Once they arrived I started working out where to fit them taking into account where the heat was coming from (exhaust and block), where I could fit them to avoid the aluminium reinforcement struts I'd put in, and where to put them to avoid any rain dripping onto sensitive parts. In the end I came up with this layout:
I then marked out the engine cover and took the plunge. I chain drilled the cutouts and smoothed the edges with a flap wheel sander.
I'd forgotten the smell of GRP... and the amount of mess it makes! Once everything was a bit tidier I bonded the vents into place with some Tigerseal and put some weights on them to keep them in place overnight. The result doesn't look out of place in my opinion and it makes a massive difference to the temperatures in the engine bay. Now the hot air has got somewhere to escape nice and easily, so I'm getting average running temperatures of 88°C with some spirited driving and fairly warm weather (25°-30°C).
And that's not the end of it!
I also went to work on the suspension. For some time now I've been aware that the car was sitting a bit too low since I was noticing a lack or rebound travel when going over potholes and the rear driveshafts were not sitting parallel to the ground (the hubs were higher than the diff). In fact, since building the car a few things have settled into place which has resulted in a rear ride height of 95mm! The front was only around 80mm too...
I've got 6.5" springs fitted to the rear shocks and they're wound all the way up so there's no more adjustment available there. I tried some longer springs but these made no difference and gave even less rebound travel! One quick phone call to ProTech later and the answer was found - I needed top hat extensions. Next day, a parcel arrived...
It was a simple matter to pull the rear shocks out and replace the tops which give an extra 25mm height. While I was at it, I also wound another 10mm preload onto the spring before fitting them back in place. I now have rear ride height of 120mm which is much better and the driveshafts are now nice and level.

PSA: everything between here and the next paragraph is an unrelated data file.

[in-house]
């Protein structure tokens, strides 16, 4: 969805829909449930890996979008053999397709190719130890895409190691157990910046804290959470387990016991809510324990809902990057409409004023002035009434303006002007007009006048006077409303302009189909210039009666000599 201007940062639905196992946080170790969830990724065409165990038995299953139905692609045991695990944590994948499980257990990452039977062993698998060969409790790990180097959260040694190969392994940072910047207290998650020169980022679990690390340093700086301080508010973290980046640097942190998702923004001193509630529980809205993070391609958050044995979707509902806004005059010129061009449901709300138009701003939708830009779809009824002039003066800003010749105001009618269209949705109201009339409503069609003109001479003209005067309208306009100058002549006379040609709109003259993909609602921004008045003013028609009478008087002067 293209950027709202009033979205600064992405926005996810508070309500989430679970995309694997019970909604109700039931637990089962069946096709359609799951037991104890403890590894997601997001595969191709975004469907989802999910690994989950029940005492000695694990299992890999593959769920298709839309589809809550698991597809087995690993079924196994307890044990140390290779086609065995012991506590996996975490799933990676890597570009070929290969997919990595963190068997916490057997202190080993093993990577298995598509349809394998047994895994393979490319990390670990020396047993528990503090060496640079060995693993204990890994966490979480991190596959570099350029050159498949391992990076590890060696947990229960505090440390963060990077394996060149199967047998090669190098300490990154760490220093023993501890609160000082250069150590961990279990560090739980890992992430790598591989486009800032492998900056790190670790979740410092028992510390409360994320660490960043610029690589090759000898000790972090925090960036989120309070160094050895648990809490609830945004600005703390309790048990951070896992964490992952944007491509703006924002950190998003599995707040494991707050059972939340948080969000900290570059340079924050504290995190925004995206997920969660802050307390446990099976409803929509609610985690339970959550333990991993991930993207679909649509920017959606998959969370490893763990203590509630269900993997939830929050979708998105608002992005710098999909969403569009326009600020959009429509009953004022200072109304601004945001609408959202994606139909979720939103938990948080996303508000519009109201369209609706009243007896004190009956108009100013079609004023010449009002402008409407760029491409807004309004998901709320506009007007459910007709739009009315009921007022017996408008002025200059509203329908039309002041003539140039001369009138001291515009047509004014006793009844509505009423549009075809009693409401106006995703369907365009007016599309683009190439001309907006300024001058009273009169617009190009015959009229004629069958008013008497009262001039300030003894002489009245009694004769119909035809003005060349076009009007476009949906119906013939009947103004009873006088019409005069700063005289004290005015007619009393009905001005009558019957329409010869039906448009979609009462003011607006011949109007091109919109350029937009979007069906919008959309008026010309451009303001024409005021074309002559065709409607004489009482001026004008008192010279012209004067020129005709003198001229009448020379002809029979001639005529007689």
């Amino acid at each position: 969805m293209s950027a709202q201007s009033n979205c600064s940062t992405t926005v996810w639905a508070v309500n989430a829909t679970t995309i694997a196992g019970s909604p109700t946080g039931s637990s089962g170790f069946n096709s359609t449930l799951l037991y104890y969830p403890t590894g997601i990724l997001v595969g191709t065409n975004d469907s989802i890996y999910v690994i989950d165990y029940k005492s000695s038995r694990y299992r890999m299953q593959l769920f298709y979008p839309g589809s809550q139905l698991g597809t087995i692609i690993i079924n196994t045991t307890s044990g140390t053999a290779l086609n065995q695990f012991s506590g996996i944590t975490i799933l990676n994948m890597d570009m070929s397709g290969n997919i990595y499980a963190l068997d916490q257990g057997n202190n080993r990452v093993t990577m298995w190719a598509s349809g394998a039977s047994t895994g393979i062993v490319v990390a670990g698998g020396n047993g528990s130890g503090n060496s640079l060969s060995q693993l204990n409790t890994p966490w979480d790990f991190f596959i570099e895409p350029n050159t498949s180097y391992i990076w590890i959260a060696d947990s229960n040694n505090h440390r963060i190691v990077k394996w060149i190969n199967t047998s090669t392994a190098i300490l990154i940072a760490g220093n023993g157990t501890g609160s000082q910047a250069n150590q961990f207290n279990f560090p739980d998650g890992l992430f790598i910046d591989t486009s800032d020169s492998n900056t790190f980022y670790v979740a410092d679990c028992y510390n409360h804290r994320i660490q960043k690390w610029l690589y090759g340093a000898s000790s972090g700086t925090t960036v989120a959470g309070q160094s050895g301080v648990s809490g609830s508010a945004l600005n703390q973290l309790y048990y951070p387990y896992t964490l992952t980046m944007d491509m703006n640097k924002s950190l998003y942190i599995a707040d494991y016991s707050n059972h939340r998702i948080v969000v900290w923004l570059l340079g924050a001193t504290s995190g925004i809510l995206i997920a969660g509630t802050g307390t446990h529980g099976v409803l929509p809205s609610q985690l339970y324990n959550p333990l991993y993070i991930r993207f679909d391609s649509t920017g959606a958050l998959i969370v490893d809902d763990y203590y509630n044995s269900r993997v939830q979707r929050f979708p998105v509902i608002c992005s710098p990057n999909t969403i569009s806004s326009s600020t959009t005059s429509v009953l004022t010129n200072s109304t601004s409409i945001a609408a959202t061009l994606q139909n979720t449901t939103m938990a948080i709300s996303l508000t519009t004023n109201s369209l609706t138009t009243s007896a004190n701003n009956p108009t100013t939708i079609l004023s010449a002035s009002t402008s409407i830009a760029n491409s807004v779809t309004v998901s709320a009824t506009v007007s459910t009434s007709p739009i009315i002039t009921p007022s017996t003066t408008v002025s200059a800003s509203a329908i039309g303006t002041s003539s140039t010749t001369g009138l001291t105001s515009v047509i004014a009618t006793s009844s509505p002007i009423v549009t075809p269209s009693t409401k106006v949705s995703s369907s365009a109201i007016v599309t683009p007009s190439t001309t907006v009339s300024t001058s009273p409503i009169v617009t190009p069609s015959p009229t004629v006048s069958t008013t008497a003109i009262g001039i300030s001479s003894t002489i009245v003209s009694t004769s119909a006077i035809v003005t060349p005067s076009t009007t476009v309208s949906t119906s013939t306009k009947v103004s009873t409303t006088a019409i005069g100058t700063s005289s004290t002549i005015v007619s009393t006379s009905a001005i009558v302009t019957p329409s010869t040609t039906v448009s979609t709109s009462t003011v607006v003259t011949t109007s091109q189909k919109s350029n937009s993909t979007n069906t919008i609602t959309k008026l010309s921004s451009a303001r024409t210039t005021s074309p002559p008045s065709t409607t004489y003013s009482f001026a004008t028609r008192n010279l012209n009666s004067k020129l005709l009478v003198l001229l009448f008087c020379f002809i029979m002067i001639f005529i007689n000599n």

The result is that I've now got about 2" of rebound on the rears which is much more than I had before and hopefully this will help the Mojo ride the rough roads of Suffolk with a little more decorum! I also raised the front to give a clearance of about 95 - 100mm,
Since driving with the new setup I am very please with the way the car handles. There's no need to keep dodging manhole covers as we now just hop over them with no drama. I have noticed that the back end feels a bit bouncier so I'll stiffen the rear shocks by a couple of clicks and try again. At the moment, the shocks are set to one step up from softest so there's plenty of leeway.
I've also been working on the dashboard and in particular the touchscreen controller. Originally, the controller was fitted from behind the dashboard which looked quite neat but was a real PITA to work on so I've since mounted it to an aluminium panel which is bolted onto the dashboard from the front which makes removal much easier for reprogramming. The aluminium plate was covered in a sheet of sticky backed fake carbon fibre so try and help it blend in a little.
The controller now logs a number of details to the SD card as you go along and below are a couple of graphs I've managed to capture so far. The first graph shows the coolant temperature and how stable it is once the engine is up to temperature. Nice. The second shows RPM and speed for a quick run and easily shows each gearchange (I still change gear too early!) and the maximum speed. For the purposes of the constabulary - the speed shown is not calibrated and I did not break the speed limit at any time. <ahem>.
I'm currently working on a video overlay system which will enable me to plot this data onto a video feed from my new bullt camera. Watch this space...